George Scott’s Commentary in last week’s Benson News-Sun, while purporting to clear some things up, instead added more confusion. He conflated the council’s right to NOT have a Call to the Public on a meeting agenda with the council’s violation of my open speech rights when they DID have a Call to the Public on their July 22, 2019 agenda. You can listen to the audio of the council meeting for yourself. You only need to listen to the last two minutes to hear the council adjourning without allowing me to speak.
I’m equally bemused and proud that I’m so scary to the Benson City Council that they have removed Call to the Public on the meeting agenda so that they don’t have to face me. For those who don’t know me, I stand 5 feet tall and I’m 69 years old. Not what usually comes to mind for someone intimidating. Or in the words of George Scott, I “browbeat and bullied” the city council into feeling they had to remove Call to the Public from the agenda to escape my words. In doing so, however, the council is denying all members of the public the chance to speak to the council.
I’m perfectly willing to sit down and talk with council members, as suggested by George Scott in last week’s commentary, but how would that happen? In an open meeting or work session, which is the only appropriate way to “sit down with Council members”?
The Office of the Arizona Attorney General, in response to a complaint I filed, has decided that the Benson City Council did indeed violate the Open Meeting Law of Arizona at their July 22 meeting. To resolve the matter, the AG’s “Office requires that the Council acknowledge this letter’s conclusion at a duly noticed Council meeting”.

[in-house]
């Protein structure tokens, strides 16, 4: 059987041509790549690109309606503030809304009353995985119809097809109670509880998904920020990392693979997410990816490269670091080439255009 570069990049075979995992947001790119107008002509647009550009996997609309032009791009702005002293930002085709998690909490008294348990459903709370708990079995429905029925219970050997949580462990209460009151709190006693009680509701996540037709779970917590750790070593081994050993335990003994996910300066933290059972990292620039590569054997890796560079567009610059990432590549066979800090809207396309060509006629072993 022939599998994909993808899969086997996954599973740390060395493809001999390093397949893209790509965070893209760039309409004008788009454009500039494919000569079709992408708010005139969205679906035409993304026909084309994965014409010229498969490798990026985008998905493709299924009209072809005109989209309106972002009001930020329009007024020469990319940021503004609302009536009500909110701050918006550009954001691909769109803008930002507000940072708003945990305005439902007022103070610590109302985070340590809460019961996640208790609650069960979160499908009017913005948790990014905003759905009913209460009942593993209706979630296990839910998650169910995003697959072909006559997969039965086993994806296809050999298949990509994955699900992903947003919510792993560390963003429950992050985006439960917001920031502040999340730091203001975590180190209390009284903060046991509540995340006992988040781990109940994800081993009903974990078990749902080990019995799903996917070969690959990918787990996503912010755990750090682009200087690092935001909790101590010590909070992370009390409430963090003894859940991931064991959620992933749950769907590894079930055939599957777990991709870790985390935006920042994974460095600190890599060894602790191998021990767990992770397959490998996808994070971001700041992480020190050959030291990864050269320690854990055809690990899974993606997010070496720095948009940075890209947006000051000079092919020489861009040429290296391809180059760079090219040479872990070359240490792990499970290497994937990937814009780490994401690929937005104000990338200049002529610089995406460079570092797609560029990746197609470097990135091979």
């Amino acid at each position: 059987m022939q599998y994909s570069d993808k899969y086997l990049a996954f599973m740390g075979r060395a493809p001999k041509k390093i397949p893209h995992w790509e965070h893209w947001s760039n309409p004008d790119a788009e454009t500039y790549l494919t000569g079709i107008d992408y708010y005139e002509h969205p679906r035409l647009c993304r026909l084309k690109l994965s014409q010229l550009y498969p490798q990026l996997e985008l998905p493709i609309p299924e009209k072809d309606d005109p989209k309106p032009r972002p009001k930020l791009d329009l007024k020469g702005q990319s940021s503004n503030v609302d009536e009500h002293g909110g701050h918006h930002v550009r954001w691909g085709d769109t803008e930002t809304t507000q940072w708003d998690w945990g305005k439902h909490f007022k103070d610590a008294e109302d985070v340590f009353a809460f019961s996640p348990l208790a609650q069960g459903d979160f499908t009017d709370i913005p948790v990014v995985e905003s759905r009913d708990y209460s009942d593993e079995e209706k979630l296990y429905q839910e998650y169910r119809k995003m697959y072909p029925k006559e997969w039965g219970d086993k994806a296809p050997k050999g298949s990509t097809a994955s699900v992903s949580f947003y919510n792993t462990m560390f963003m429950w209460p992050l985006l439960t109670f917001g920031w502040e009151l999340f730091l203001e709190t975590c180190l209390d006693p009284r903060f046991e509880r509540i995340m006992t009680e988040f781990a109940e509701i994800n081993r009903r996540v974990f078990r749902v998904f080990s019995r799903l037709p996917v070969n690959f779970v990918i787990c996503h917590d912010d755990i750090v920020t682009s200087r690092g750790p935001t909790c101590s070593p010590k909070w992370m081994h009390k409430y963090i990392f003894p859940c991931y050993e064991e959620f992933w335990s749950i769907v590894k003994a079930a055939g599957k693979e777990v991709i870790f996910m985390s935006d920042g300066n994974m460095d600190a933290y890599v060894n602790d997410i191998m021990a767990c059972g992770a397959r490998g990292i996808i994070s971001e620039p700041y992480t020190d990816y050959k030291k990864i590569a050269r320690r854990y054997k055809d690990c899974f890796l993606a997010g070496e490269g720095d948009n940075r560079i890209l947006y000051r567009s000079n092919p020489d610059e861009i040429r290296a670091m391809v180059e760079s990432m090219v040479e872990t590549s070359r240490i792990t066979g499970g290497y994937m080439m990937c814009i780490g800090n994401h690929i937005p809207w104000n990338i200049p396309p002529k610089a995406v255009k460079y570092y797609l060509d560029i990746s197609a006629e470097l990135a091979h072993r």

Benson’s solution? To put the acknowledgment on the consent agenda, so there will be no direct public mention of the AG’s letter. And the packet for council, which is also available to the public, does not contain the text of the AG’s letter. Would you like to know what it says?
George Scott then goes on to name me as “anti-growth, anti-progress”. I don’t think George and I have ever had a meaningful conversation, so he may be unaware of my deeply held concerns for the environment and for following the law (see my Open Meeting Law complaint). He is ascribing views to me without any basis for doing so. Lawsuits are not filed frivolously, despite what some people believe, and they are filed when people think laws are being broken. Then a judge makes a decision about the merits of the case. That is how our system works.
I love the San Pedro River and the life it supports. I will continue to work for its protection however I can. And that would include sitting down with Benson city council members or Vigneto representatives, anytime they are willing.